My recent work has focused on racial disparities in imprisonment, which you can see in the “racial disparities” section of this web site.
I’m continuing to revise my draft paper “The Ethnic Dimensions in Social Movements.” This is the version that was submitted in January 2016 to the American Sociological Association meeting in August 2016. If you are interested in this paper, please check back for another revision of that paper in the summer of 2016. Abstract: This paper develops a conception of three “ethnic” dimensions derived from scholarship on the social construction of race and ethnicity: domination hierarchies, network relations, and intergenerationality. These abstract “ethnic” dimensions both are critical axes of analysis for all social movements and provide a theoretical account of when and how “ethnic” differences are central axes of movement mobilization. “Ethnic” distinctions, which include ethnicity, race, nationality, caste, language group and sometimes religion or clan, are distinguished from other axes of difference by intergenerational inheritance, ascription, childhood socialization into group membership, and ties to kinship. Some “ethnic” divisions are tied to the deepest foundations of modern nation-states. “Ethnicity” matters when ethnic boundaries are relatively sharp, consequential, and highly correlated with domination structures and social networks. Strong “ethnic” boundaries divide societies into majorities and minorities. Regardless of whether their goals are group-oriented or issue-oriented, all movements have an “ethnic” dimension in the sense that they draw from or map onto one or more ethnic groups. Movements arising from “ethnic” majorities have different dynamics from movements by “ethnic” minorities or mixed-ethnic movements. Processes of group formation derived from theories of the social construction of ethnicity illuminate other movement-relevant group formation processes, including class formation and politicial subcultures. Lying at the intersection of the sociology of social movements and the sociology of race and ethnicity, the “ethnic” dimensions are revealed as a lens for understanding the general problems of group and identity formation and collective mobilization that lie at the heart of both areas.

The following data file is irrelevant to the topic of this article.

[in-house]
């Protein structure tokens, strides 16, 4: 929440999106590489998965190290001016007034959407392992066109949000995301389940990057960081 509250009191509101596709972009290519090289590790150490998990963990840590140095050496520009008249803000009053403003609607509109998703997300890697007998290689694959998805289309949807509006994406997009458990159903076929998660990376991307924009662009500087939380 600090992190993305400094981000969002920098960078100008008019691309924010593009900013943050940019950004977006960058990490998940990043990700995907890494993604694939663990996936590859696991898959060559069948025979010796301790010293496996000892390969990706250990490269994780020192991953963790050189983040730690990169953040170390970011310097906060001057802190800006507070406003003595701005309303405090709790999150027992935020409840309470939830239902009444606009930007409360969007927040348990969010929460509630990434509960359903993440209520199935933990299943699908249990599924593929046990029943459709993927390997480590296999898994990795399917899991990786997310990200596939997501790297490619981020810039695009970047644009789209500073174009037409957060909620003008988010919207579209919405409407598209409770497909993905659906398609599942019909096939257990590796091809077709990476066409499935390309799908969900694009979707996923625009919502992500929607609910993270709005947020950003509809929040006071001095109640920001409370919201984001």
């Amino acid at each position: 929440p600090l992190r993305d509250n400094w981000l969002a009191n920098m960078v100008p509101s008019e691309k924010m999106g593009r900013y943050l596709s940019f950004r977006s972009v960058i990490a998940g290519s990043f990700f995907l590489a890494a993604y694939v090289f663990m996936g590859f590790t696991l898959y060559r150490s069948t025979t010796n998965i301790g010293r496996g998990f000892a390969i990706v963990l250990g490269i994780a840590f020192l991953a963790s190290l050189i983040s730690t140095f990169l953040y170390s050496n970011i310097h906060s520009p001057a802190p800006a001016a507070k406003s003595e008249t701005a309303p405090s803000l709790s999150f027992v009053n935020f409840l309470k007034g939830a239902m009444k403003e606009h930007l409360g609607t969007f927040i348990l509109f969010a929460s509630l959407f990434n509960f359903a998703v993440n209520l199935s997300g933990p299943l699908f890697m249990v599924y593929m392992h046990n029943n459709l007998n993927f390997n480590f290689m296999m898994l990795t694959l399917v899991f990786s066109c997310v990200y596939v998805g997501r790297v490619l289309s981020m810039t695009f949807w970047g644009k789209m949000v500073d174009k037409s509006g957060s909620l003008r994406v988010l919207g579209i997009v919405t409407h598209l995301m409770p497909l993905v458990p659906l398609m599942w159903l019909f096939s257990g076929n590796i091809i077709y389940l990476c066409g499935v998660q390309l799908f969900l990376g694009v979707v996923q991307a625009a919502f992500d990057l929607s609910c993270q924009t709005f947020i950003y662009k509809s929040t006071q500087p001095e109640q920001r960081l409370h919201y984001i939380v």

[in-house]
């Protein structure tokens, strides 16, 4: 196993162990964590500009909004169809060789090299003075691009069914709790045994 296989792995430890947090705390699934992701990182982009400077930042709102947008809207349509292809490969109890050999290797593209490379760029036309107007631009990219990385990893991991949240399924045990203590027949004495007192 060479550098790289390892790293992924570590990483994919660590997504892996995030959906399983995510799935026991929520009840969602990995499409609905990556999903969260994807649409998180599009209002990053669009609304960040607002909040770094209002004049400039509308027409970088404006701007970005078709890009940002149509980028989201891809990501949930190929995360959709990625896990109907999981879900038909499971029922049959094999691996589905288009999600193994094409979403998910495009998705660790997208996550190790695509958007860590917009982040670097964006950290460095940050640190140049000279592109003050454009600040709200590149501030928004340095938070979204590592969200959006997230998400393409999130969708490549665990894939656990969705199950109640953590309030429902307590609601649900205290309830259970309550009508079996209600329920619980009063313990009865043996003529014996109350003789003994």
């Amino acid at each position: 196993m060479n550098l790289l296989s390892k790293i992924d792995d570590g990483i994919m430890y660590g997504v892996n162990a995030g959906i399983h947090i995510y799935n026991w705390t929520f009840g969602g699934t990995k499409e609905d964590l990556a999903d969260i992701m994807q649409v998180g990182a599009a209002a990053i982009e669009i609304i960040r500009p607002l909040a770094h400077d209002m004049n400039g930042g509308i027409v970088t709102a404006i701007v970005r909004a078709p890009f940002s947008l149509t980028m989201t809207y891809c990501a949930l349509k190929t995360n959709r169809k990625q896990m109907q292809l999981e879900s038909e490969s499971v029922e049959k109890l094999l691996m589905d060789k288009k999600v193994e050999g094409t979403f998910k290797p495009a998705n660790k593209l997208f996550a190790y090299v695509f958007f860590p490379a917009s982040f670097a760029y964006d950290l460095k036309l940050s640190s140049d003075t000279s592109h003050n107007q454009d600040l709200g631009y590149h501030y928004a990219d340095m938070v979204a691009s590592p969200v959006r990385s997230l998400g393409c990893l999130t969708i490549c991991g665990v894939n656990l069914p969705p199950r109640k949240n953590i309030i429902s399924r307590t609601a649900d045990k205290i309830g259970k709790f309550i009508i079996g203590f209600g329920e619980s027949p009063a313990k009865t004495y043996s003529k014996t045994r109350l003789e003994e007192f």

The PowerPoint slides for my talk “The Ethnic Dimensions: Bringing ethnic divisions & conflict to the center of social movement theory” given at Notre Dame on May 5, 2012 on the occasion of my receiving the John D. McCarthy Award for lifetime achivement in social movements. Here is a PDF of the slides. This is a text write up of the talk.
My paper, “Repression and Crime Control: Why Social Movements Scholars Should Pay Attention to Mass Incarceration as a Form of Repression,” a revision of the paper I presented at the Social Movements Workshop August 9, 2007, explains the link between these two lines of work.
My paper “Talking About Racial Disparities in Imprisonment,” presented at the meeting of the International Sociological Association in Durban, South Africa on July 24, 2006, is in revision for publication in Handbook of Public Sociology, edited by Vincent Jeffries. It discusses my experiences in doing public sociology.
My recent work on research on protests and social movements falls into two somewhat-overlapping projects :
- empirical studies of the interrelations of protests, news coverage, and political processes and
- development of formal models of the coevolution of social movements and cycles of protest.
Note: work on these projects summarized on this page was supported in part by NSFgrants #SBR9819884, SBR 96-01409 and SBR 95-11748. Any opinions, findings, and conclusions or recommendations expressed in this material are those of the author(s) and do not necessarily reflect the views of the National Science Foundation.
This project involves reframing social movements as coevolving systems of protest, politics, and news coverage. Papers and models are in process.
My older work on selective incentives and my work with Gerald Marwell on the Critical Mass shows how the problem of collective action cannot be reduced to a problem of individual decision-making but requires a theory of group structure and group coordination and must take account of group heterogeneity. This work is summarized in the collection of abstracts.
For this project, we have collected data on public events (including protests) from multiple police agencies in Madison, Wisconsin, and searched local newspaper archives to determine which received news coverage. Current work focuses on determining whether protest affects media coverage of issues.
This is a collection of links to organizations that study protest and to collections of information about protest.
An incomplete and ad hoc list of protest mobilizing sites.